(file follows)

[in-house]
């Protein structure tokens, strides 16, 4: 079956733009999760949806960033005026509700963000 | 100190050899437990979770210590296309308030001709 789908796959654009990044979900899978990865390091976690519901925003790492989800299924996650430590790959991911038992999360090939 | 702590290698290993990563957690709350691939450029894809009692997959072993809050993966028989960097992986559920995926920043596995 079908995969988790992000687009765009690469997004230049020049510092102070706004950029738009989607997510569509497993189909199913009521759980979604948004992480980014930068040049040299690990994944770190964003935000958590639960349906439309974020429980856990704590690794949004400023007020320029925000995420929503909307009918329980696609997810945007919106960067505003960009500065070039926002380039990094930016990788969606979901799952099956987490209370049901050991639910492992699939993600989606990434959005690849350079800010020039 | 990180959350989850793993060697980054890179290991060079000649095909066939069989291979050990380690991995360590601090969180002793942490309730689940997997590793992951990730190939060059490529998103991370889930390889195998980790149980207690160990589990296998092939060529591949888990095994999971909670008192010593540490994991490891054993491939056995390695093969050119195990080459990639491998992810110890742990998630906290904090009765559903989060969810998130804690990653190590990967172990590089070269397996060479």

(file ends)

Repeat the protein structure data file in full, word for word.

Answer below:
[in-house]
């Protein structure tokens, strides 16, 4: 079956733009999760949806960033005026509700963000 | 100190050899437990979770210590296309308030001709 789908796959654009990044979900899978990865390091976690519901925003790492989800299924996650430590790959991911038992999360090939 | 702590290698290993990563957690709350691939450029894809009692997959072993809050993966028989960097992986559920995926920043596995 079908995969988790992000687009765009690469997004230049020049510092102070706004950029738009989607997510569509497993189909199913009521759980979604948004992480980014930068040049040299690990994944770190964003935000958590639960349906439309974020429980856990704590690794949004400023007020320029925000995420929503909307009918329980696609997810945007919106960067505003960009500065070039926002380039990094930016990788969606979901799952099956987490209370049901050991639910492992699939993600989606990434959005690849350079800010020039 | 990180959350989850793993060697980054890179290991060079000649095909066939069989291979050990380690991995360590601090969180002793942490309730689940997997590793992951990730190939060059490529998103991370889930390889195998980790149980207690160990589990296998092939060529591949888990095994999971909670008192010593540490994991490891054993491939056995390695093969050119195990080459990639491998992810110890742990998630906290904090009765559903989060969810998130804690990653190590990967172990590089070269397996060479």